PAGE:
Prime Minister Stephen Harper shoots .303 Lee Enfield rifle’s in Gjoa Haven, Nunavut on Tuesday, August 20, 2013. The Canadian Press/Sean Kilpatrick

Friday, August 17, 2018

Went Garand Shooting

I finally found time to go shooting with the Garand I picked up from the CMP a month or more ago.

    I went to the range at the next town over, the nice range near where I lived was in bankruptcy proceedings.  I was asking the owner of the small range I was using if he knew anything,  Apparently the really nice high speed gun range was in trouble in the court system, the owners are involved with 102 counts of bankruptcy fraud, and theft of weapons "stolen" in two separate robberies that were believed to be "Inside jobs".  That is a shame, because ranges are hard to find, even in "Gun Friendly" Southern States.

     I decided to bring the M1 Garand and my 03A3 "Springfield", actually made by Remington.  I thought that it was ironic that both weapons were made in 1943.  The Garand made by Winchester and my 03 made by Remington.

   I got to the range and set up the rifles, I had some ammo I had already prepared
I used some ammo from Academy, it is 150 grain "Monarch" brand and I was told not to use any thing heavier than 150 grains because it will mess up the sequence of the "OPROD", which makes the Garand do its thing.
Well I was shooting the rifles at the range and really enjoying the fact that I had a Garand that worked and it shot well, the Garand digested the ammo without a hiccup and it was a real joy to shoot.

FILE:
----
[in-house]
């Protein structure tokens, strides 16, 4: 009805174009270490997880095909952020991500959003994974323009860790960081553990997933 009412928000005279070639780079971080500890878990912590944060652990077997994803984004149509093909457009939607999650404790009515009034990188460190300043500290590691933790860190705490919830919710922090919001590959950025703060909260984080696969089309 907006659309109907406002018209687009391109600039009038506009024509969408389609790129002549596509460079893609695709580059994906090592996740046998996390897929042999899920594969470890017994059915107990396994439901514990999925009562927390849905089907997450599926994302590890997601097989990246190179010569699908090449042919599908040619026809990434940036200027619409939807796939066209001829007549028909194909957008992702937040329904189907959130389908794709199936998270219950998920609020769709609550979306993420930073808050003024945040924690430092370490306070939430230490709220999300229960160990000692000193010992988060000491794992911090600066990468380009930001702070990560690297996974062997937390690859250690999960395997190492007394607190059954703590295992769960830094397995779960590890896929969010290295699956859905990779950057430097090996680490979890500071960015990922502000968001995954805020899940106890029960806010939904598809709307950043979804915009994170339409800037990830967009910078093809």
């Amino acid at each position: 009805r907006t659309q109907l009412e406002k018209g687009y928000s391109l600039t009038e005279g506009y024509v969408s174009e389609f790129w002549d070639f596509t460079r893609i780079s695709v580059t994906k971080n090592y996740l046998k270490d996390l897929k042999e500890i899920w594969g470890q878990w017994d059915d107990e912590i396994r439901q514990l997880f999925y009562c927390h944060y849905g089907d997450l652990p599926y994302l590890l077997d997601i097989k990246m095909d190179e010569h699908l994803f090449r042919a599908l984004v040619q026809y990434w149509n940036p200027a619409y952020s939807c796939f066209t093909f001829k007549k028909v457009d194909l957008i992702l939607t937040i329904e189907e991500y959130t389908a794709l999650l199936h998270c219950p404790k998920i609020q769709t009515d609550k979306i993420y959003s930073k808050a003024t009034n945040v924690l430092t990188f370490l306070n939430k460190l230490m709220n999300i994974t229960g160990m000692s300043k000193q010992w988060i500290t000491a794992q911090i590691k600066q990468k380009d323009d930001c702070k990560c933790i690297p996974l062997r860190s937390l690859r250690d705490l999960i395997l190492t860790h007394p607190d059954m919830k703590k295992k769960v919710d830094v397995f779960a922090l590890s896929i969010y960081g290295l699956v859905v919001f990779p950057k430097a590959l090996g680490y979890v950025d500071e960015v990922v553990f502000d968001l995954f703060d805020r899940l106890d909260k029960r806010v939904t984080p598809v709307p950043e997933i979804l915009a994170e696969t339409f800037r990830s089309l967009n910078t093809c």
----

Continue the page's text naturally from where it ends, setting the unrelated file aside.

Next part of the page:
This pic was my taking a break for a moment and decided to shoot a pic of the rifles.
  I think it was more me than the rifle, I still was a bit nervous, the target were set up at 35 years, the farthest distance the range had.  I didn't change the sight settings of either rifle.  This was more familiarization than accuracy.  I will plan another trip and sight in the rifles.
    I was stoked to shoot the Garand finally and I should have bought more ammo.

Thursday, August 16, 2018

Looking forward to shooting tomorrow :)

Quick note, I am going to the range in the morning,  The bullets are 150 grain, and that was what I was told will work well in the Garand.   I will post tomorrow on the results.

  I would go to the usual range that I go to near my house...the nice one...well they are in bankruptcy proceedings.  The range made money but they had several break ins and guns were stolen each time and one of the owners basically shanked the others so the nice range is closed.  I will be going to the one at the next town over, it is a bit farther away and not as nice, but I will see how it goes.

I finally put a couple of dog collars and sling for my mosin-nagant.  The rifle looks different, I an considering putting a folding bayonet on the rifle to further dress the rifle.  I haven't decided yet.

Wednesday, August 15, 2018

Monday Music "On the Dark Side" from Eddie and the Cruisers"

This is the latest edition of my Wednesday Monday Music, I had this song loaded into the scheduler thingie but I forgot to hit "Publish"  , eh it happens.
     I heard this song and the movie in the early 1980's while I was in High School but never saw the movie, kinda like "Streets of Fire", I rented the movie while I was stationed in Germany and really liked it.  I bought the soundtrack at "Robinson Barracks" in Stuttgart at the big PX.   I liked the soundtrack, it had the "Old School" feel and I liked it.  I also bought the soundtrack sequel and it was a good album.  I am continuing my "Movie" theme thingie that I am running.